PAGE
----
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Science & Society News
March 1, 2017

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March 1, 2017

Forest Degradation in the Tropics

Mar. 1, 2017 — Village communities in the tropical regions of Africa, Asia and South America have not been using local forest resources as sustainably as is often assumed. According to the study, in 90 percent of ... read more

Racial, Ethnic, Gender Bias Occurs in Pathway from Teacher to Principal

Feb. 28, 2017 — Race and sex still matter when public school teachers seek to become principals, a new study has ... read more

Children and Youth Learning English Require Better Support for Academic Success

Feb. 28, 2017 — Despite their potential, many English learners (ELs) -- who account for more than 9 percent of K-12 enrollment in the US -- lag behind their English-speaking monolingual peers in educational ... read more

Using Google to Map Our Ecosystem

Feb. 28, 2017 — Researchers have developed a method to quantify ecosystem services of street trees. Using nearly 100,000 images from Google Street View, the study helps further understanding on how green spaces ... read more

Feb. 27, 2017 — Scientists have identified a new regulator of the innate immune response—the immediate, natural immune response to foreign invaders. The study suggests that therapeutics that modulate the ... read more

New Standards for Better Water Quality in Europe

Feb. 27, 2017 — The European Water Framework Directive (WFD) is due to be revised by 2019. The necessary work process is already in full swing and scientific research is providing important input. In a recent study, ... read more

Archeologists at the Vanguard of Environmental Research

Feb. 26, 2017 — The history of people and landscapes, whether natural or cultural, is fundamentally connected. Answering key historical questions about this relation will allow us to approach our most important ... read more

Broad Cancer Vaccine May Be out of Reach

Feb. 23, 2017 — The high level of genetic diversity between individual tumors suggests that if it were to be developed, a broad cancer vaccine would be unlikely to work for more than 0.3 percent of the population, ... read more

Feb. 23, 2017 — A new study of the chemistry of technetium-99 has improved understanding of the challenging nuclear waste and could lead to better cleanup ... read more

Values Gap in Workplace Can Lead Millennials to Look Elsewhere

Feb. 23, 2017 — Much has been made in popular culture about millennials as they join the working world, including their tendency to job hop. Although this behavior often is explained as a loyalty issue, new research ... read more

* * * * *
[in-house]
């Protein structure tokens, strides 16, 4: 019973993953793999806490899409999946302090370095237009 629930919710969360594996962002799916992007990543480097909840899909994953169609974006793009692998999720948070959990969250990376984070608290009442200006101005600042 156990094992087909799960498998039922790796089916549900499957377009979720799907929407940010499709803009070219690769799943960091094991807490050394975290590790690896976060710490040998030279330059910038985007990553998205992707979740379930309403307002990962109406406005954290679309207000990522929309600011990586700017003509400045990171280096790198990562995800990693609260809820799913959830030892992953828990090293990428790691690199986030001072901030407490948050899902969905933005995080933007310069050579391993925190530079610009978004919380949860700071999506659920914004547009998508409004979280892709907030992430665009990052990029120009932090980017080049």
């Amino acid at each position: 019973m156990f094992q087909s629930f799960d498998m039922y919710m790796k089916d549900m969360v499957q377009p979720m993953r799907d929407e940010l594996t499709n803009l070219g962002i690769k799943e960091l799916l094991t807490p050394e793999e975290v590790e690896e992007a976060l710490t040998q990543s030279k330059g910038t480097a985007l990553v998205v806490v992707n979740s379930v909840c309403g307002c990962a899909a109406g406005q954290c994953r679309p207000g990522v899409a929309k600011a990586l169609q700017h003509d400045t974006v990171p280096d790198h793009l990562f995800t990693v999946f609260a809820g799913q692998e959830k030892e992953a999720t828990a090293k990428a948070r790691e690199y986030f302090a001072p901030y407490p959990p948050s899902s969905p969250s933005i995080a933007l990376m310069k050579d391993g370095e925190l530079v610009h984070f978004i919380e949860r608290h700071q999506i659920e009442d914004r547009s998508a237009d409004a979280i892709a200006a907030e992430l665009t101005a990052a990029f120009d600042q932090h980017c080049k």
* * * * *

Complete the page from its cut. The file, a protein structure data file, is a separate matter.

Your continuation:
Global Vaccine Injury System Needed to Improve Public Health

Feb. 23, 2017 — A global vaccine injury compensation system administered through the World Health Organization would address the global public health issue of vaccine injuries, experts ... read more

More Day Cares Near By, More Germs? Maybe Not, According to Whooping Cough Study

Feb. 23, 2017 — Researchers looking into how a higher density of day care facilities may affect the prevalence of illness in a neighborhood and found that it doesn't really have much of an ... read more

Back After a Century, for-Profit Medical Schools Could Make Impact

Feb. 23, 2017 — Long discouraged, for-profit medical education has established a renewed foothold in the US, leading a trio of Brown University scholars to examine in JAMA what that rise could ... read more

Feb. 23, 2017 — As the number of English learners continues to grow across the nation, new research indicates these students are being treated differently depending on where they go to ... read more

Feb. 22, 2017 — Between 1990 and 2000, the average distance from any point in the United States to the nearest forest increased by 14 percent, a new study shows. The distance can present challenges for wildlife and ... read more

Study to Focus on Pollution Potential of Oil and Gas Wastewater Spread on Roadways

Feb. 22, 2017 — Understanding the environmental impact of using oil and gas wastewater as a road treatment may lead to safer water resources and stricter government regulations, according to ... read more

Feb. 22, 2017 — A new report released today presents the first global map of transshipment, a major pathway for illegally caught and unreported fish to enter the seafood market. Also associated with drug smuggling ... read more

Science Versus the 'Horatio Alger Myth'

Feb. 22, 2017 — In a new study scientists have taken a condensed matter physics concept usually applied to the way substances such as ice freeze, called 'frustration,' and applied it to a simple social ... read more

Feb. 22, 2017 — 'Food production must double by 2050 to feed the world's growing population.' This truism has been repeated so often in recent years that it has become widely accepted among academics, ... read more

Uncertainty Perception Drives Public's Trust, Mistrust of Science

Feb. 22, 2017 — Many policies -- from medicine to terrorism -- depend on how the general public accepts and understands scientific evidence. People view different branches of sciences as having different amounts of ... read more

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